Feeling Right

Will Woodward at the Iowa Straw Poll

We’re waiting on the front porch of Jack and Sonia Hatch’s three-storey home in Sherman Hill, a desirable district of Des Moines, Iowa. Pillars, parquet flooring, leftish middle-class clutter. It’s a fantastic, warm evening. About sixty of us, a handful of journalists, but mostly Sherman Hill residents, have come to see Bill Bradley, the former New Jersey senator, New York Knicks professional basketball star and Rhodes scholar who wants the Democrats’ nomination for President of the United States.

Jack Hatch, once an Iowa state representative, now some kind of consultant, is Bradley’s man in Des Moines. Hatch asks me about the Third Way, which he’s been reading about, and seems mildly put out when I play the answer for laughs. He’s proud of the changes in the once crime-ridden neighbourhood since he came here 25 years ago, and when Bradley arrives, makes a short speech about how ‘people here have empowered themselves ... it changed because of people that have invested time and money and social equity.’

Iowa is the stage for the first proper event of the Presidential campaign, the state caucuses tentatively set for 31 January 2000, which trigger a season of state-by-state primaries. It and the other early starter, New Hampshire, are the pivotal states in most campaigns to win the Democrat and Republican nominations. It’s in Iowa that George McGovern emerged as the surprise Democrat candidate in 1972; here that Jimmy Carter, an obscure former one-term governor of Georgia, campaigned almost in secret and ended up in the White House. I come across voters here who have met four or five candidates; voters who have met the same candidate four times; activists who explain how they joined a campaign after hearing a particular candidate years ago. The presentation of the Presidential election campaign itself was lost long ago to the demands of television, but there is still a residual belief that what Americans call ‘retail politics’ can influence the nomination process. ‘I tell my friend in New York, we’re winnowing out the bad candidates,’ says Paula Connolly, a health worker, at Hatch’s house.

Iowa’s political complexion appears unexceptional – the national American picture in miniature. Republicans and Democrats have one senator each; Republicans, the most seats in the House of Representatives; Democrats, a newly-elected Governor. Voter registration measures at roughly one third Dem., one third Rep., one-third Independent. In the Presidential elections of 1992 and 1996 the state vote reflected national percentages almost exactly. But in 1988 it produced a higher vote for Michael Dukakis, against George Bush, than any other state bar one. The residents of Sherman Hill attest to a strong left-wing strain in Iowa’s politics which has been influential and may be so again. They worry about health, education, environment, with the recognisable language and manner of Labour Party activists. One guest of the Hatches, Nancy Stillians, is preoccupied with campaign finance reform, and tells me ideally she would vote for a bizarre dream-ticket of Bradley and Republican senator John McCain, who both advocate it. But most are straightforwardly undecided between Bradley and the other Democratic contender and favourite, Al Gore.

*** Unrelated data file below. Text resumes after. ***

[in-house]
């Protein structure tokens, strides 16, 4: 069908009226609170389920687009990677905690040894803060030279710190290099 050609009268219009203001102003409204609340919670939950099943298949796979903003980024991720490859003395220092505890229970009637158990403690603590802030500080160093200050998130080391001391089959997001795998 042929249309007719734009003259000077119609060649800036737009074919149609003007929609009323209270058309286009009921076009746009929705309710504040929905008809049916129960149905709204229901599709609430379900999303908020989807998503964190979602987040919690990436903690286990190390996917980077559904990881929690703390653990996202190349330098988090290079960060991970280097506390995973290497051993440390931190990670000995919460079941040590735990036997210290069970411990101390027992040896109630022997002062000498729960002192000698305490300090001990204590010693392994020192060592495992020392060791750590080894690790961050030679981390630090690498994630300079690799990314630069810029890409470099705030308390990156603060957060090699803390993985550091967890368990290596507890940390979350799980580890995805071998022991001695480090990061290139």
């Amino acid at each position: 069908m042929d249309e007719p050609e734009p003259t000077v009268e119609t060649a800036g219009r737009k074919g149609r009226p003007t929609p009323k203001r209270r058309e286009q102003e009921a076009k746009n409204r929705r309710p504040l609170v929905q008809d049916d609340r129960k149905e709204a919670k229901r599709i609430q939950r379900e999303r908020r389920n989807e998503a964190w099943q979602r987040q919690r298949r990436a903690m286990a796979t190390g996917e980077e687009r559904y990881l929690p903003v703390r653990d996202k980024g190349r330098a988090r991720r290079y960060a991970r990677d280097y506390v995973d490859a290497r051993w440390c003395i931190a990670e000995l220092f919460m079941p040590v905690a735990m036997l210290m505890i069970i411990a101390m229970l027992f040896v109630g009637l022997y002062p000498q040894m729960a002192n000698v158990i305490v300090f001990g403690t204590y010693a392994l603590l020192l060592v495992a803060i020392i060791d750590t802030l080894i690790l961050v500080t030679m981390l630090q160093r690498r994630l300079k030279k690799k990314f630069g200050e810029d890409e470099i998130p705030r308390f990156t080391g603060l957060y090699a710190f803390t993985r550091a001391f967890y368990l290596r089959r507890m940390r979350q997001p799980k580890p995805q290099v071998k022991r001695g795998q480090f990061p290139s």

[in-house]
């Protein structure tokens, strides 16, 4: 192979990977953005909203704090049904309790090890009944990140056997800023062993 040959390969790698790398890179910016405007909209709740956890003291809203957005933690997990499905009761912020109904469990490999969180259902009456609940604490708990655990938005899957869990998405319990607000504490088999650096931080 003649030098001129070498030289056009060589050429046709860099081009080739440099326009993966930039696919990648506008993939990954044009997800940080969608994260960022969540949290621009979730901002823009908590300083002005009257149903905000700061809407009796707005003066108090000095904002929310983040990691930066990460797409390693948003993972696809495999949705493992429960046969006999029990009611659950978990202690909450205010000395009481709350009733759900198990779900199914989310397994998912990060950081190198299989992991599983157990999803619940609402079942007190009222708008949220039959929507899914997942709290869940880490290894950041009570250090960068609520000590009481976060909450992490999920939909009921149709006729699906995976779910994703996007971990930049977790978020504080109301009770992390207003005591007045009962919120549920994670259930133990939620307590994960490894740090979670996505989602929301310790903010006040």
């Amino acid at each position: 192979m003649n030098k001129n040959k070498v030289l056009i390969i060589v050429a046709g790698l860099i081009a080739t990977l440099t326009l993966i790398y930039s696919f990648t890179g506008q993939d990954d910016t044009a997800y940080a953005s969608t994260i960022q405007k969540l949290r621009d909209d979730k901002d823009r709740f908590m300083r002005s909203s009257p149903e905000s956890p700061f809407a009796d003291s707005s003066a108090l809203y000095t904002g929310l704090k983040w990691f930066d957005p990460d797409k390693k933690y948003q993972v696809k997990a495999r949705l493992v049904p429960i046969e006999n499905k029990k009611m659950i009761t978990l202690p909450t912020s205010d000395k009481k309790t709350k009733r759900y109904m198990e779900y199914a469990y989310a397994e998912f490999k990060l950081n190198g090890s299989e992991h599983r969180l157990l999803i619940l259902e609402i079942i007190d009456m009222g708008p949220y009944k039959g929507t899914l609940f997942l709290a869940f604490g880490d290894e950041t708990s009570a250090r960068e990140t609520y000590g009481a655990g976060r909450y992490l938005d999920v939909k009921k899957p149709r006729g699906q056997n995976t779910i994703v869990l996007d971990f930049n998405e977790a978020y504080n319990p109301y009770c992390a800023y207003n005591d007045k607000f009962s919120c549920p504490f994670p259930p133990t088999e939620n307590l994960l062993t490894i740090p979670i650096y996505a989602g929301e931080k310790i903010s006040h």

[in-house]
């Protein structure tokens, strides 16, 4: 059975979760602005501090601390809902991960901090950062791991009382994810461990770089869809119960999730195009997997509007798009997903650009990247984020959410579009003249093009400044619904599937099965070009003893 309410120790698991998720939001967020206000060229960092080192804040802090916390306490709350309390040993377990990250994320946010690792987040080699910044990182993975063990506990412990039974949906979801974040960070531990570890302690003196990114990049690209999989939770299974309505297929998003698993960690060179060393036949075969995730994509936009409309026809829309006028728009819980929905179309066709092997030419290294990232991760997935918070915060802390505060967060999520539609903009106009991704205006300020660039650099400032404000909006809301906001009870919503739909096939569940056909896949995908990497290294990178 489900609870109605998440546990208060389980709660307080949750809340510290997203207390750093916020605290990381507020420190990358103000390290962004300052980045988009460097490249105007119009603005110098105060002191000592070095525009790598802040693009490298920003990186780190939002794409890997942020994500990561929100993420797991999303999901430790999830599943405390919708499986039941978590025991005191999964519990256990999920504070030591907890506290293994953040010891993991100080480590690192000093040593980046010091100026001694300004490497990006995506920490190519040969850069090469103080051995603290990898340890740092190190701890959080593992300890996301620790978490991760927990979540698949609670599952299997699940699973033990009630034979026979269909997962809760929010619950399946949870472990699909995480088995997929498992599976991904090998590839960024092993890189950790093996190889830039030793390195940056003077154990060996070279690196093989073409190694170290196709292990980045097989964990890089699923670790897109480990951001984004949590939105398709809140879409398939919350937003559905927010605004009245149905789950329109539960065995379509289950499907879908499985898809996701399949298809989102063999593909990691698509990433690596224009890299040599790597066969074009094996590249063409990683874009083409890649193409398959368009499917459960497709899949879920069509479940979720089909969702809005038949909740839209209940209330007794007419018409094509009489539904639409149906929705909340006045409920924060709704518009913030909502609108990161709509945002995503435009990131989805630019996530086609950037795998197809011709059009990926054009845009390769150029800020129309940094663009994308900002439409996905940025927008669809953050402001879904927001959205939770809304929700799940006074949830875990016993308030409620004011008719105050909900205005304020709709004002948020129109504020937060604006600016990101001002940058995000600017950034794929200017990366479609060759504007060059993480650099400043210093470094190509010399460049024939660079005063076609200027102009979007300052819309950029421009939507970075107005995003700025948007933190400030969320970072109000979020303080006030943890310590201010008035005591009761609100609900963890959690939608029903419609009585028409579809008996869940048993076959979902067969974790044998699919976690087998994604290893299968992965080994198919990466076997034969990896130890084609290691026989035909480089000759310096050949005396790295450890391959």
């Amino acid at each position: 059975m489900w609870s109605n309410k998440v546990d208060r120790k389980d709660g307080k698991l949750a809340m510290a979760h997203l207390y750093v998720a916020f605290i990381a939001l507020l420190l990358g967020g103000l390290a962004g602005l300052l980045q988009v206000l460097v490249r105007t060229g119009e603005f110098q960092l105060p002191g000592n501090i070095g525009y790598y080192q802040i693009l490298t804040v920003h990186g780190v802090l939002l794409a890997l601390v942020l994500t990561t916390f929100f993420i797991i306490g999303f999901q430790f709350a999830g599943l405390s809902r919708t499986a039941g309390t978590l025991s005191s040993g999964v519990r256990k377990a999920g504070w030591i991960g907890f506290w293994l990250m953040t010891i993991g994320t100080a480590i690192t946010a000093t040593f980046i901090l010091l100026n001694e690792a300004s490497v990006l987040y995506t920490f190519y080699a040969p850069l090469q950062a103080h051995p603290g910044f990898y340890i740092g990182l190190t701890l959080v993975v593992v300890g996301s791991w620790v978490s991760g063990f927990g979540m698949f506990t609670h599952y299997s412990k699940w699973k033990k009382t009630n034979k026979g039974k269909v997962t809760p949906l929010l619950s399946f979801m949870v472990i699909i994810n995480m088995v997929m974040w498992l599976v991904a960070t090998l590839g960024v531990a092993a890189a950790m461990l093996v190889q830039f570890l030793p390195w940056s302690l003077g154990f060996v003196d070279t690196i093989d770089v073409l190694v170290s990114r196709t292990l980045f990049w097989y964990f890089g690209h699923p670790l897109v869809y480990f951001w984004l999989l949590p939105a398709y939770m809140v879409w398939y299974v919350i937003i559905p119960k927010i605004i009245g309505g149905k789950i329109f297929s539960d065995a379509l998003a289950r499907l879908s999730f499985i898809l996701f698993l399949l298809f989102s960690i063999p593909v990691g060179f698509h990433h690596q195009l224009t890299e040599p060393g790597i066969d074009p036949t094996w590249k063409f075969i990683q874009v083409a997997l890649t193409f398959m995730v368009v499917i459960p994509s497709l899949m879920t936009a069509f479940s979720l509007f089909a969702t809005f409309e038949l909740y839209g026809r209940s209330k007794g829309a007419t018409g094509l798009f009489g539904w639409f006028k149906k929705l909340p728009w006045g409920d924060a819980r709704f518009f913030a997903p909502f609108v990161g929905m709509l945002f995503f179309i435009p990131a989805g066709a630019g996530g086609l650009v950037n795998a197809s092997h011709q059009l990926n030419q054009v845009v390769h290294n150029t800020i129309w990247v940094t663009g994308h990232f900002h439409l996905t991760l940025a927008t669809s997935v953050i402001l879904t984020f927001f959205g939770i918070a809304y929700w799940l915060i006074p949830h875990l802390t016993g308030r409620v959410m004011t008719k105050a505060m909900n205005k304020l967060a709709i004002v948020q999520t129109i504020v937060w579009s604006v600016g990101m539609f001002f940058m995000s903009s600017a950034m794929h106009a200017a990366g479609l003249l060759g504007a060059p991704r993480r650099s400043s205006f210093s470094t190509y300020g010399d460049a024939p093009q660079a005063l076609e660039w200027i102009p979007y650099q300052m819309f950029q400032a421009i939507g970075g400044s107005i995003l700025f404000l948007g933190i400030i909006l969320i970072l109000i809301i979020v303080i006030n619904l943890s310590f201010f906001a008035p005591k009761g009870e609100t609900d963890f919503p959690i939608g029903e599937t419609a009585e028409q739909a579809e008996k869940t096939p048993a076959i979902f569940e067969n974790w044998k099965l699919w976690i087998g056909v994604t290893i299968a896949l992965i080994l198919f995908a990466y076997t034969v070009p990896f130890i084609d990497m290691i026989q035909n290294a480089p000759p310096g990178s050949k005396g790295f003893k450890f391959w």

Bradley arrives, six and a half feet tall and ramrod straight. He walks round the room, shaking hands and saying something to everybody. Earlier, he had complimented a woman; now he meets her husband. ‘That’s your wife? She has, she’s got the best skin I’ve ever seen.’ A woman tells him urgently: ‘Cut the federal prosecutions and stop incarcerating all of our addicts. We have a son and all he had was some methamphetamines. It’s a travesty of justice.’ Bradley promises to write with a response.

Then, in the corner of the front porch, he speaks for 35 minutes about his background and his perception of the Presidency. Now and again he flicks down the flap of an outside rug with his foot. ‘I grew up in a small town, 3492 people, on the banks of the Mississippi River in Missouri ... My mother wanted me to be a success, my father wanted me to be a gentleman.’ He wants a government ‘that gives some meaning in our life that will be greater than the material’. Where ‘every child in America has a chance to realise his or her potential.’ He jokes, a bit, about basketball. And, reading the mood of the gathering, he tacks to the left, tendentiously criticising Gore for apparent woolliness on abortion rights, gun control and campaign finance.

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